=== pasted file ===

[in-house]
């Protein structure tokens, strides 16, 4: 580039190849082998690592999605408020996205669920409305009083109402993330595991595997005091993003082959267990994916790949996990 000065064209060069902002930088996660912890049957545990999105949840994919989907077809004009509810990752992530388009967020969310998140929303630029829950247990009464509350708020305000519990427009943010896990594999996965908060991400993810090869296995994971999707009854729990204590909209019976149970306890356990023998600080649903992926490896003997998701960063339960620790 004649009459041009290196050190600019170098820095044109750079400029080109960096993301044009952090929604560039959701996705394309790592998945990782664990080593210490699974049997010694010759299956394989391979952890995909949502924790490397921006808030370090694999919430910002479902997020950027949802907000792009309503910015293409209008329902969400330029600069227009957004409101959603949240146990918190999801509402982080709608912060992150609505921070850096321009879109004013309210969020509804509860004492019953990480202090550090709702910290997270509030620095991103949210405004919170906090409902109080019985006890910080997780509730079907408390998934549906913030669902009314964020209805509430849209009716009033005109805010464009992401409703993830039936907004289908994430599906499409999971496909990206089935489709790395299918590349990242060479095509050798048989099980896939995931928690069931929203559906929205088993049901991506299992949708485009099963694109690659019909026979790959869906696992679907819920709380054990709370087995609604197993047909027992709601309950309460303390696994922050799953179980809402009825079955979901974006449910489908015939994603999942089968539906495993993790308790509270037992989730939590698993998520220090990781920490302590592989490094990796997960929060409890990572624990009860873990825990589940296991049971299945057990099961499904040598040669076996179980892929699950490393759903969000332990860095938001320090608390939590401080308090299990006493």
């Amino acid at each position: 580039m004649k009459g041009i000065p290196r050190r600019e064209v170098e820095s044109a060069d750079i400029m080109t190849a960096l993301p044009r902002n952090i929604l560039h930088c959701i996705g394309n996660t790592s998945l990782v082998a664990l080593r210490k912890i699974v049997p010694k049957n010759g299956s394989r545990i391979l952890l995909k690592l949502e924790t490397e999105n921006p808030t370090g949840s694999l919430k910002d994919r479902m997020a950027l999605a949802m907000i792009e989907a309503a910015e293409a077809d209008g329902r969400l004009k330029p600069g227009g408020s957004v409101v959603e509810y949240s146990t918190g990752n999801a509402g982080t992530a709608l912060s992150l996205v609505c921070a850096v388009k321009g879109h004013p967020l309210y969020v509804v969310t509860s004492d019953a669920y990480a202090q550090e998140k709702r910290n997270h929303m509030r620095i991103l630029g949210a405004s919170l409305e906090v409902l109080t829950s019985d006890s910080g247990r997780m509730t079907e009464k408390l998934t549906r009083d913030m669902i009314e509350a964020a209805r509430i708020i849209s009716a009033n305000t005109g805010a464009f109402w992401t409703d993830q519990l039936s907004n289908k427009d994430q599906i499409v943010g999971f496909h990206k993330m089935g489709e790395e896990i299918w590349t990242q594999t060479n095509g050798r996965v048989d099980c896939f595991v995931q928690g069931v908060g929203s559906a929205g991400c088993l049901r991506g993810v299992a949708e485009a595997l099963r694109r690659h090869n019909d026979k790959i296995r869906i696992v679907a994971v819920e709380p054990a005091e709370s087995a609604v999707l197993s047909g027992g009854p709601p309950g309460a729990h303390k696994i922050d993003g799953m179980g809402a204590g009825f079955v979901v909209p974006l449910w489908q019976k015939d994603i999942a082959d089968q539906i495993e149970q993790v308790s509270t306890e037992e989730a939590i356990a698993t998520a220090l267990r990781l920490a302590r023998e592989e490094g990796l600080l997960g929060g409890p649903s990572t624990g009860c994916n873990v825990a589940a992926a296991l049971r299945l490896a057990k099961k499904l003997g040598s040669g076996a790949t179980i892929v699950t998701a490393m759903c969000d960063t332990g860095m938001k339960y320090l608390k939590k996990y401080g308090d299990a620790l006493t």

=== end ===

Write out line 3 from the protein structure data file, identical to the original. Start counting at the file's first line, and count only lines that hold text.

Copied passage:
């Amino acid at each position: 580039m004649k009459g041009i000065p290196r050190r600019e064209v170098e820095s044109a060069d750079i400029m080109t190849a960096l993301p044009r902002n952090i929604l560039h930088c959701i996705g394309n996660t790592s998945l990782v082998a664990l080593r210490k912890i699974v049997p010694k049957n010759g299956s394989r545990i391979l952890l995909k690592l949502e924790t490397e999105n921006p808030t370090g949840s694999l919430k910002d994919r479902m997020a950027l999605a949802m907000i792009e989907a309503a910015e293409a077809d209008g329902r969400l004009k330029p600069g227009g408020s957004v409101v959603e509810y949240s146990t918190g990752n999801a509402g982080t992530a709608l912060s992150l996205v609505c921070a850096v388009k321009g879109h004013p967020l309210y969020v509804v969310t509860s004492d019953a669920y990480a202090q550090e998140k709702r910290n997270h929303m509030r620095i991103l630029g949210a405004s919170l409305e906090v409902l109080t829950s019985d006890s910080g247990r997780m509730t079907e009464k408390l998934t549906r009083d913030m669902i009314e509350a964020a209805r509430i708020i849209s009716a009033n305000t005109g805010a464009f109402w992401t409703d993830q519990l039936s907004n289908k427009d994430q599906i499409v943010g999971f496909h990206k993330m089935g489709e790395e896990i299918w590349t990242q594999t060479n095509g050798r996965v048989d099980c896939f595991v995931q928690g069931v908060g929203s559906a929205g991400c088993l049901r991506g993810v299992a949708e485009a595997l099963r694109r690659h090869n019909d026979k790959i296995r869906i696992v679907a994971v819920e709380p054990a005091e709370s087995a609604v999707l197993s047909g027992g009854p709601p309950g309460a729990h303390k696994i922050d993003g799953m179980g809402a204590g009825f079955v979901v909209p974006l449910w489908q019976k015939d994603i999942a082959d089968q539906i495993e149970q993790v308790s509270t306890e037992e989730a939590i356990a698993t998520a220090l267990r990781l920490a302590r023998e592989e490094g990796l600080l997960g929060g409890p649903s990572t624990g009860c994916n873990v825990a589940a992926a296991l049971r299945l490896a057990k099961k499904l003997g040598s040669g076996a790949t179980i892929v699950t998701a490393m759903c969000d960063t332990g860095m938001k339960y320090l608390k939590k996990y401080g308090d299990a620790l006493t």